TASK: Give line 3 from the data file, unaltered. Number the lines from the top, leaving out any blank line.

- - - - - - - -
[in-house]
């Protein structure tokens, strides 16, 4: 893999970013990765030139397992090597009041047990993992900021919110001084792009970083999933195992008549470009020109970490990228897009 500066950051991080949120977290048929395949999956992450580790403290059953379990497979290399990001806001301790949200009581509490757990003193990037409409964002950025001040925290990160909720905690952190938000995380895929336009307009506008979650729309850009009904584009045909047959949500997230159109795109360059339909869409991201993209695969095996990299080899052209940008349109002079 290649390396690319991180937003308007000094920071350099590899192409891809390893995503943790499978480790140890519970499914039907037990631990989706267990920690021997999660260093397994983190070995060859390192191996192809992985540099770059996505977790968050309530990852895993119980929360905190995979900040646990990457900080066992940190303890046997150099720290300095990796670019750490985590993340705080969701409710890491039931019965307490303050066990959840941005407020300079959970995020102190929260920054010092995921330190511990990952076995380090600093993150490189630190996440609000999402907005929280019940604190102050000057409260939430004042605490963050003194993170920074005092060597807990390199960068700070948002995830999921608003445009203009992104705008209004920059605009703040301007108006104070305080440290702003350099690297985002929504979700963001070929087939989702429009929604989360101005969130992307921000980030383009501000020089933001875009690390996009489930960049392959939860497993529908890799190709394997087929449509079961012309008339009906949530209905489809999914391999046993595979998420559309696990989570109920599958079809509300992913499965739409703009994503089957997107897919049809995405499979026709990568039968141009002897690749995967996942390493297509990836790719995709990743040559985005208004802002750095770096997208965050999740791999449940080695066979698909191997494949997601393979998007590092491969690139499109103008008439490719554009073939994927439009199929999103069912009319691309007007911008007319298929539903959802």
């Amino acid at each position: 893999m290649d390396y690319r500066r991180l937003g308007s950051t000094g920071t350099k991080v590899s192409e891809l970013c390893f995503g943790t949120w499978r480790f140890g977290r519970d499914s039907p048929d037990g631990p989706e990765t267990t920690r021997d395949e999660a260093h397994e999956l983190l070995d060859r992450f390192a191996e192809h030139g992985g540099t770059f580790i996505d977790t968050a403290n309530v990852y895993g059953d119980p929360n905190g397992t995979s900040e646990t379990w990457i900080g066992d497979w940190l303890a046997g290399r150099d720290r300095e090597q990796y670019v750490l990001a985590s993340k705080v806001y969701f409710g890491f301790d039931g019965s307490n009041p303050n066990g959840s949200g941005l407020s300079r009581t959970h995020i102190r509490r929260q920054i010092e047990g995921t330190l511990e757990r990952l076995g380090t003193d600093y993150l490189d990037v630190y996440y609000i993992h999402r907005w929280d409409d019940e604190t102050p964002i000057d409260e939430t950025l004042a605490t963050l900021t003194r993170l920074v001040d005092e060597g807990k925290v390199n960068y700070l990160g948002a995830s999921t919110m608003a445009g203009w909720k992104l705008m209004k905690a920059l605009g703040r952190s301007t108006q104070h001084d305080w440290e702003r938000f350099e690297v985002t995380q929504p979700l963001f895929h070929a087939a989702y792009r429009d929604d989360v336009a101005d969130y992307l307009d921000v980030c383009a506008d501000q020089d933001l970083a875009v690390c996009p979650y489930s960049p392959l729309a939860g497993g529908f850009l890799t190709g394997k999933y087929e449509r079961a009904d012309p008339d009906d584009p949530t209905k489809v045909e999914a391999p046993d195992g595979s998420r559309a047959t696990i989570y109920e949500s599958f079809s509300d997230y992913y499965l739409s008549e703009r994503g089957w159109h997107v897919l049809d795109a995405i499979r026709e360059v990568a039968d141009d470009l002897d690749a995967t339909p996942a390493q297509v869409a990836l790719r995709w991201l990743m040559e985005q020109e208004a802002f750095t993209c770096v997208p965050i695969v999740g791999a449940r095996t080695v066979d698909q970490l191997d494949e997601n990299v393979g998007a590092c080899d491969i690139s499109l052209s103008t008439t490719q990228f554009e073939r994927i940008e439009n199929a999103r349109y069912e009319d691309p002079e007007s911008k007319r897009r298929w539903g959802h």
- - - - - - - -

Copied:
């Amino acid at each position: 893999m290649d390396y690319r500066r991180l937003g308007s950051t000094g920071t350099k991080v590899s192409e891809l970013c390893f995503g943790t949120w499978r480790f140890g977290r519970d499914s039907p048929d037990g631990p989706e990765t267990t920690r021997d395949e999660a260093h397994e999956l983190l070995d060859r992450f390192a191996e192809h030139g992985g540099t770059f580790i996505d977790t968050a403290n309530v990852y895993g059953d119980p929360n905190g397992t995979s900040e646990t379990w990457i900080g066992d497979w940190l303890a046997g290399r150099d720290r300095e090597q990796y670019v750490l990001a985590s993340k705080v806001y969701f409710g890491f301790d039931g019965s307490n009041p303050n066990g959840s949200g941005l407020s300079r009581t959970h995020i102190r509490r929260q920054i010092e047990g995921t330190l511990e757990r990952l076995g380090t003193d600093y993150l490189d990037v630190y996440y609000i993992h999402r907005w929280d409409d019940e604190t102050p964002i000057d409260e939430t950025l004042a605490t963050l900021t003194r993170l920074v001040d005092e060597g807990k925290v390199n960068y700070l990160g948002a995830s999921t919110m608003a445009g203009w909720k992104l705008m209004k905690a920059l605009g703040r952190s301007t108006q104070h001084d305080w440290e702003r938000f350099e690297v985002t995380q929504p979700l963001f895929h070929a087939a989702y792009r429009d929604d989360v336009a101005d969130y992307l307009d921000v980030c383009a506008d501000q020089d933001l970083a875009v690390c996009p979650y489930s960049p392959l729309a939860g497993g529908f850009l890799t190709g394997k999933y087929e449509r079961a009904d012309p008339d009906d584009p949530t209905k489809v045909e999914a391999p046993d195992g595979s998420r559309a047959t696990i989570y109920e949500s599958f079809s509300d997230y992913y499965l739409s008549e703009r994503g089957w159109h997107v897919l049809d795109a995405i499979r026709e360059v990568a039968d141009d470009l002897d690749a995967t339909p996942a390493q297509v869409a990836l790719r995709w991201l990743m040559e985005q020109e208004a802002f750095t993209c770096v997208p965050i695969v999740g791999a449940r095996t080695v066979d698909q970490l191997d494949e997601n990299v393979g998007a590092c080899d491969i690139s499109l052209s103008t008439t490719q990228f554009e073939r994927i940008e439009n199929a999103r349109y069912e009319d691309p002079e007007s911008k007319r897009r298929w539903g959802h």